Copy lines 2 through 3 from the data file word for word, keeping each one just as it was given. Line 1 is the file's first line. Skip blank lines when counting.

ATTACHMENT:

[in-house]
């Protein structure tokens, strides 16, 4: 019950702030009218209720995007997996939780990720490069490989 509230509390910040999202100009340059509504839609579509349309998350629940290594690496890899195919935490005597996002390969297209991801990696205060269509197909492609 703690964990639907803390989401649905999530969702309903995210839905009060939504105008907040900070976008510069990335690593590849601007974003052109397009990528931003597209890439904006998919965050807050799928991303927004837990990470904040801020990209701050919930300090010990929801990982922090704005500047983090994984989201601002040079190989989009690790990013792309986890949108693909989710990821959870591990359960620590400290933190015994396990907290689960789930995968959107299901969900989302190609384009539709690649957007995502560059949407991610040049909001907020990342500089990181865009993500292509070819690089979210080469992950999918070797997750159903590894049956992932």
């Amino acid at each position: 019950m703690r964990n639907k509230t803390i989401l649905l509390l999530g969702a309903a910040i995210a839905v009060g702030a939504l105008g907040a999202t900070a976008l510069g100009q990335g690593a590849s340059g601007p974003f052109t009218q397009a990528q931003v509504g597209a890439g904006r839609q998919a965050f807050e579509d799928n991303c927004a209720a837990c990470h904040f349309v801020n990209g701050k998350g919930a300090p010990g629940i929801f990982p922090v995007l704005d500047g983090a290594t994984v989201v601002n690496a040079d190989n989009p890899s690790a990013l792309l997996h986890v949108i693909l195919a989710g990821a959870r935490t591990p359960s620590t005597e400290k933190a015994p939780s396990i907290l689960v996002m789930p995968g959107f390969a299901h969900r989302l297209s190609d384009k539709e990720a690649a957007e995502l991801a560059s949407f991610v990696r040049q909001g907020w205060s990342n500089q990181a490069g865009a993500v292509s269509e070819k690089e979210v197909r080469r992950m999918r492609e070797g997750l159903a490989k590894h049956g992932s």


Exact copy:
């Protein structure tokens, strides 16, 4: 019950702030009218209720995007997996939780990720490069490989 509230509390910040999202100009340059509504839609579509349309998350629940290594690496890899195919935490005597996002390969297209991801990696205060269509197909492609 703690964990639907803390989401649905999530969702309903995210839905009060939504105008907040900070976008510069990335690593590849601007974003052109397009990528931003597209890439904006998919965050807050799928991303927004837990990470904040801020990209701050919930300090010990929801990982922090704005500047983090994984989201601002040079190989989009690790990013792309986890949108693909989710990821959870591990359960620590400290933190015994396990907290689960789930995968959107299901969900989302190609384009539709690649957007995502560059949407991610040049909001907020990342500089990181865009993500292509070819690089979210080469992950999918070797997750159903590894049956992932």
């Amino acid at each position: 019950m703690r964990n639907k509230t803390i989401l649905l509390l999530g969702a309903a910040i995210a839905v009060g702030a939504l105008g907040a999202t900070a976008l510069g100009q990335g690593a590849s340059g601007p974003f052109t009218q397009a990528q931003v509504g597209a890439g904006r839609q998919a965050f807050e579509d799928n991303c927004a209720a837990c990470h904040f349309v801020n990209g701050k998350g919930a300090p010990g629940i929801f990982p922090v995007l704005d500047g983090a290594t994984v989201v601002n690496a040079d190989n989009p890899s690790a990013l792309l997996h986890v949108i693909l195919a989710g990821a959870r935490t591990p359960s620590t005597e400290k933190a015994p939780s396990i907290l689960v996002m789930p995968g959107f390969a299901h969900r989302l297209s190609d384009k539709e990720a690649a957007e995502l991801a560059s949407f991610v990696r040049q909001g907020w205060s990342n500089q990181a490069g865009a993500v292509s269509e070819k690089e979210v197909r080469r992950m999918r492609e070797g997750l159903a490989k590894h049956g992932s």